) was close to adding the vaunted MGM (MGM
) movie studio to its impressive stable of film properties, which already includes Columbia and TriStar Pictures. Sony's U.S. unit, run by former CBS news chief Howard Stringer, has been deep in negotiations with MGM for about two months, people close to the talks say. And Sony had lined up several investors to back up its $5 billion bid (see BW, 7/12/04, "Imagine Sony on Steroids").
Then came Time Warner (TWX
). New disclosures that the media and entertainment giant submitted a rival bid of about $4.7 billion a week or so ago (first reported on June 29 by the Wall Street Journal Online) have suddenly thrown prospects for a MGM-Sony deal into doubt, people close to the negotiations say.
STOCK DEAL'S APPEAL. It's too early to say for sure who'll win the contest. Negotiations are expected to continue for several more weeks, and reports are circulating of a possible third suitor, such as General Electric's (GE
) NBC unit. But the Time Warner bid could be formidable. Why? The media empire is returning to fighting form after its painful merger with Internet service AOL. And it has some powerful advantages as it steps into the ring with Sony.
Time Warner's biggest strength may be its ability to pay for most of the deal in stock. The company took a beating after it merged with AOL. But investor Kirk Kerkorian, who owns 74% of MGM, believes that Time Warner Chief Executive Richard Parsons is close to pulling off a turnaround, one person close to MGM says (see BW Online, 7/1/04, "America Online Gets Clicking").
That's why he's willing to sell his stake in MGM to Time Warner for $11.50 a share -- as long as Time Warner pays that part of the price in stock. Kerkorian would profit from any appreciation in the stock, while avoiding big tax liabilities associated with an all-cash transaction. Time Warner would, however, purchase the remaining 26% of MGM, which is publicly held, for $13 a share in cash.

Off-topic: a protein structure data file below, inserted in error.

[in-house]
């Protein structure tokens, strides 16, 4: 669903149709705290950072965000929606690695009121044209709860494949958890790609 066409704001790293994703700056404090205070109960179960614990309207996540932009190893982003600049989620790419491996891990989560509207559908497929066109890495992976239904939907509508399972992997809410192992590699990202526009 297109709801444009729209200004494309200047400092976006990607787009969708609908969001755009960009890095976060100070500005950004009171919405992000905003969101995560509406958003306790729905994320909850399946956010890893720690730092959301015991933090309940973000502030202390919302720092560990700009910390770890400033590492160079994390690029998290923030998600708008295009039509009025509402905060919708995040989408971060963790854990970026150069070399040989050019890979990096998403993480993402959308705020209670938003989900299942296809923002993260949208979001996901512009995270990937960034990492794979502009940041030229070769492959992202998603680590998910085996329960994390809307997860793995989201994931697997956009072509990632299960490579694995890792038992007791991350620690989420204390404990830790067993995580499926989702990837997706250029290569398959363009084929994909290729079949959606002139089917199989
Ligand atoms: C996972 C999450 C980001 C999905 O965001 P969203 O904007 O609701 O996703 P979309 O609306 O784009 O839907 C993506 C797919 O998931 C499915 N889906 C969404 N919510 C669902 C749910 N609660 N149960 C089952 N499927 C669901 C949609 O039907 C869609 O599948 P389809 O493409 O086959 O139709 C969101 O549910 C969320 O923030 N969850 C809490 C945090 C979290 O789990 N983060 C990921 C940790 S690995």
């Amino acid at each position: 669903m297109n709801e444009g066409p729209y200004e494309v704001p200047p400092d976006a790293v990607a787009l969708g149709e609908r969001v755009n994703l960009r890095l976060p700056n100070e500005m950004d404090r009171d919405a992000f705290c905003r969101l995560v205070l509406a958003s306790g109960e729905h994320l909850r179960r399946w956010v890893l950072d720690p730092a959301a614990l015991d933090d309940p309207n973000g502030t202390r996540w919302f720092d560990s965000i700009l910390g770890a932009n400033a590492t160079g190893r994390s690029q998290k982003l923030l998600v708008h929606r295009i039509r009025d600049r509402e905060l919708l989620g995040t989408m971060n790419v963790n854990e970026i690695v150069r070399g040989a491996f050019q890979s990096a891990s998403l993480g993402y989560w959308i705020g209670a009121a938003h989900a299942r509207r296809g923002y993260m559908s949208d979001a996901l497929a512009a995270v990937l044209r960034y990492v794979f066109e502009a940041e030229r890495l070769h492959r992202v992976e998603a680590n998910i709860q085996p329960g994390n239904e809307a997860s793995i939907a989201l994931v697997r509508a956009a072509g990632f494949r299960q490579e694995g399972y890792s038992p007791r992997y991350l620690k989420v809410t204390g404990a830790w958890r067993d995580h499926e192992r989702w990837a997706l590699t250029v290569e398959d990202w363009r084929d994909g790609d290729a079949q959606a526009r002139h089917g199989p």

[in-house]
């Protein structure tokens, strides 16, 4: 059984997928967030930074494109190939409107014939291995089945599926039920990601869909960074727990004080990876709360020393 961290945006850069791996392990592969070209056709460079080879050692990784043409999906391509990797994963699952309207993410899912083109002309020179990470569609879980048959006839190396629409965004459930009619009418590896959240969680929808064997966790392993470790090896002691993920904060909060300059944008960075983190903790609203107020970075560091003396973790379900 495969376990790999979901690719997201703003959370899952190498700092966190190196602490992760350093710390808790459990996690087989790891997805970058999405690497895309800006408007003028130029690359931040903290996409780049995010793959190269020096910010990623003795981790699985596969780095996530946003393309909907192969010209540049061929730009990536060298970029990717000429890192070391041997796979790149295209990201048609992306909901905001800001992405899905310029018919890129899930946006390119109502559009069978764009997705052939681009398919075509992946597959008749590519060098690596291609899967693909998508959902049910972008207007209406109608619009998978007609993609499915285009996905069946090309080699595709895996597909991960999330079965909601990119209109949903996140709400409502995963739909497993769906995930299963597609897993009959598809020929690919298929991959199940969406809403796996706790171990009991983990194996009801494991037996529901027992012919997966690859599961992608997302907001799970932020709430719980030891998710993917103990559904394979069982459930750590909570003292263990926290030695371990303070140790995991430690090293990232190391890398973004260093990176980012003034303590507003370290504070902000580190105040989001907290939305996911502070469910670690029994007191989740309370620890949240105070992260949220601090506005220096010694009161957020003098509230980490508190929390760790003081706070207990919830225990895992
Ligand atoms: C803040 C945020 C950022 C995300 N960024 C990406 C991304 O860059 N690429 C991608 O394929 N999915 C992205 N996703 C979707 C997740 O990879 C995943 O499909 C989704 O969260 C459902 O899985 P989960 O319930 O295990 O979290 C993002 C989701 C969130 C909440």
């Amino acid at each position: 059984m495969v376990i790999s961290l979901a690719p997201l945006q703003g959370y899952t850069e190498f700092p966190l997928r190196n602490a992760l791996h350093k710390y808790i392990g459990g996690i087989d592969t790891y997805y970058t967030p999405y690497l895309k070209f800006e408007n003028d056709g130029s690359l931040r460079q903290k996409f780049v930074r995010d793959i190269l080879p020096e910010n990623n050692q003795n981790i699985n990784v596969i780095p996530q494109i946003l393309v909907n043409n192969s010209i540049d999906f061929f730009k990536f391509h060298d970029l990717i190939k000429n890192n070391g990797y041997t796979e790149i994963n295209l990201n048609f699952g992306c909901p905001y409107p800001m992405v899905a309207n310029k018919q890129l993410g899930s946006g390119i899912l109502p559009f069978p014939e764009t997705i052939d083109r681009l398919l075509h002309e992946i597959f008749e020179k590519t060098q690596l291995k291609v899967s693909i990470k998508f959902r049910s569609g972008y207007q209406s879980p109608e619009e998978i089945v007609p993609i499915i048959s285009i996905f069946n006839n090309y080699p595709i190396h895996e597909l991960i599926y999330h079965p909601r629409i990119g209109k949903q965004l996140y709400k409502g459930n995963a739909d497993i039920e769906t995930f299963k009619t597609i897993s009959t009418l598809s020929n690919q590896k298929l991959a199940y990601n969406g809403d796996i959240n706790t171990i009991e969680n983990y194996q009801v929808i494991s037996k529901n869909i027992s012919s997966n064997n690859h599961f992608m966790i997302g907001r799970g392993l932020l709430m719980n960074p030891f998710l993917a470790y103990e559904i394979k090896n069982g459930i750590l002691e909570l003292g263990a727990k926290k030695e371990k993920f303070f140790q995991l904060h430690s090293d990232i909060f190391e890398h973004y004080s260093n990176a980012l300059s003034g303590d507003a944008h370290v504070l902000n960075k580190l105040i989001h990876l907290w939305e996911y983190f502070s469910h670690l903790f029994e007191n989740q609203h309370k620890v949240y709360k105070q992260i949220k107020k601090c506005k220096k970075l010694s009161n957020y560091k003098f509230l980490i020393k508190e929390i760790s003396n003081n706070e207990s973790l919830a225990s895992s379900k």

BIG OPENING. Sony, which is having a tough time in the consumer-electronics business, couldn't afford the deal on its own. It has arranged backing from investment bank Credit Suisse First Boston and private-equity players Providence Equity Partners and Texas Pacific Group. Not only has it found investors willing to share the expense, but it would structure the deal so MGM's $1.9 billion in debt wouldn't appear on Sony's balance sheet. Together, they're offering $13 a share in cash for MGM.
Help from Sony's partners complicates the deal, though. As a long-term strategic investor, Sony's interests aren't fully aligned with those of its partners, who want an exit plan in place before they close the deal. Even as Sony negotiates with MGM, it's conducting talks on a parallel track with its own team. Providence and Texas Pacific want to make sure that Sony will buy them out in a few years -- and at a good price. But putting a value on the combined film units is difficult and subject to disagreement, people familiar with the matter say. That's the main reason why Sony's bid for MGM has been dragging on for weeks.
That internal wrangling has given Time Warner a huge opening. And no question, Parsons & Co. would love to have MGM, which includes the world's largest library of color films. If Time Warner's 4,500 films and MGM's 4,500 were combined, they would constitute 45% of the Hollywood movie-library market. That's even bigger than a Sony-MGM combination, which would control 40%.
CURRENCY EDGE. The MGM collection also includes some of the most popular titles of all time, including James Bond. That could almost guarantee a steady stream of cash for years to come. MGM has also mastered the art of producing popular movies, like Barbershop and DeLovely, on relatively low budgets. They would supplement big-bet blockbusters like Time Warner's Harry Potter series.
Even the currency market is working in Time Warner's favor. While the value of Time Warner shares are on the rise, the cheap dollar makes Sony's hard currency somewhat less enticing.
It's way too early to count Sony out. Differences with its partners, however complex, can be overcome. And people familiar with the negotiations say the parties have been making progress after weeks of talks. They better resolve those differences quickly, though. The Sony-MGM deal no longer seems like such a sure thing. Rosenbush is a reporter for BusinessWeek Online in New York